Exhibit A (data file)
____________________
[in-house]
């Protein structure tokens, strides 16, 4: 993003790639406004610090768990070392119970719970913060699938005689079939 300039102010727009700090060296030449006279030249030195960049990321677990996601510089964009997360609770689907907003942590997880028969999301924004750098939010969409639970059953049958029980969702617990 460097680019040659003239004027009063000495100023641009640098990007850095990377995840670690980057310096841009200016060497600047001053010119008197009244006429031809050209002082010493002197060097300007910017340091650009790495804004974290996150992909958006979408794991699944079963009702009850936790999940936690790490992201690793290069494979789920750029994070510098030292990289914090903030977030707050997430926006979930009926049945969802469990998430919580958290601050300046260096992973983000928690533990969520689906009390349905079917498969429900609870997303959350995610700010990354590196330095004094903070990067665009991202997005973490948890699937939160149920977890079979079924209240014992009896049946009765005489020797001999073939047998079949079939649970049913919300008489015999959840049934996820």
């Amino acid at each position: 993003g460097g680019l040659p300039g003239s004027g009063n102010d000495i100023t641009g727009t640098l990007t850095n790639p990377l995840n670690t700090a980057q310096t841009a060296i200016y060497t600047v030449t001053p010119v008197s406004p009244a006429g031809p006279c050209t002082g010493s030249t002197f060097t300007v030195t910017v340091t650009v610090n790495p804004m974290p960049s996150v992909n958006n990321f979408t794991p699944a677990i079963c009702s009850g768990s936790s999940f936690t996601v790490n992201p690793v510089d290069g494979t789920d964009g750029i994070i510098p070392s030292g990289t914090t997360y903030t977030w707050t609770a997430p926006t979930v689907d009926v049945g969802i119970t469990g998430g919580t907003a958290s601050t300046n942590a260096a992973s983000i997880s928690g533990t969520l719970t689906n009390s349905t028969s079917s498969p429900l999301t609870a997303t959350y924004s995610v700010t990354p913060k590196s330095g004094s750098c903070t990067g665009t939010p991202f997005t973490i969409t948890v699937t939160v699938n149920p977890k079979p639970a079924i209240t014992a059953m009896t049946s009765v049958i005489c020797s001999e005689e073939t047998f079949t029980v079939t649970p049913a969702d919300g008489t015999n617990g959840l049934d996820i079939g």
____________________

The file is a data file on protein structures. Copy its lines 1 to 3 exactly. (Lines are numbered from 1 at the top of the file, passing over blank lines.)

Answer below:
[in-house]
């Protein structure tokens, strides 16, 4: 993003790639406004610090768990070392119970719970913060699938005689079939 300039102010727009700090060296030449006279030249030195960049990321677990996601510089964009997360609770689907907003942590997880028969999301924004750098939010969409639970059953049958029980969702617990 460097680019040659003239004027009063000495100023641009640098990007850095990377995840670690980057310096841009200016060497600047001053010119008197009244006429031809050209002082010493002197060097300007910017340091650009790495804004974290996150992909958006979408794991699944079963009702009850936790999940936690790490992201690793290069494979789920750029994070510098030292990289914090903030977030707050997430926006979930009926049945969802469990998430919580958290601050300046260096992973983000928690533990969520689906009390349905079917498969429900609870997303959350995610700010990354590196330095004094903070990067665009991202997005973490948890699937939160149920977890079979079924209240014992009896049946009765005489020797001999073939047998079949079939649970049913919300008489015999959840049934996820």
């Amino acid at each position: 993003g460097g680019l040659p300039g003239s004027g009063n102010d000495i100023t641009g727009t640098l990007t850095n790639p990377l995840n670690t700090a980057q310096t841009a060296i200016y060497t600047v030449t001053p010119v008197s406004p009244a006429g031809p006279c050209t002082g010493s030249t002197f060097t300007v030195t910017v340091t650009v610090n790495p804004m974290p960049s996150v992909n958006n990321f979408t794991p699944a677990i079963c009702s009850g768990s936790s999940f936690t996601v790490n992201p690793v510089d290069g494979t789920d964009g750029i994070i510098p070392s030292g990289t914090t997360y903030t977030w707050t609770a997430p926006t979930v689907d009926v049945g969802i119970t469990g998430g919580t907003a958290s601050t300046n942590a260096a992973s983000i997880s928690g533990t969520l719970t689906n009390s349905t028969s079917s498969p429900l999301t609870a997303t959350y924004s995610v700010t990354p913060k590196s330095g004094s750098c903070t990067g665009t939010p991202f997005t973490i969409t948890v699937t939160v699938n149920p977890k079979p639970a079924i209240t014992a059953m009896t049946s009765v049958i005489c020797s001999e005689e073939t047998f079949t029980v079939t649970p049913a969702d919300g008489t015999n617990g959840l049934d996820i079939g």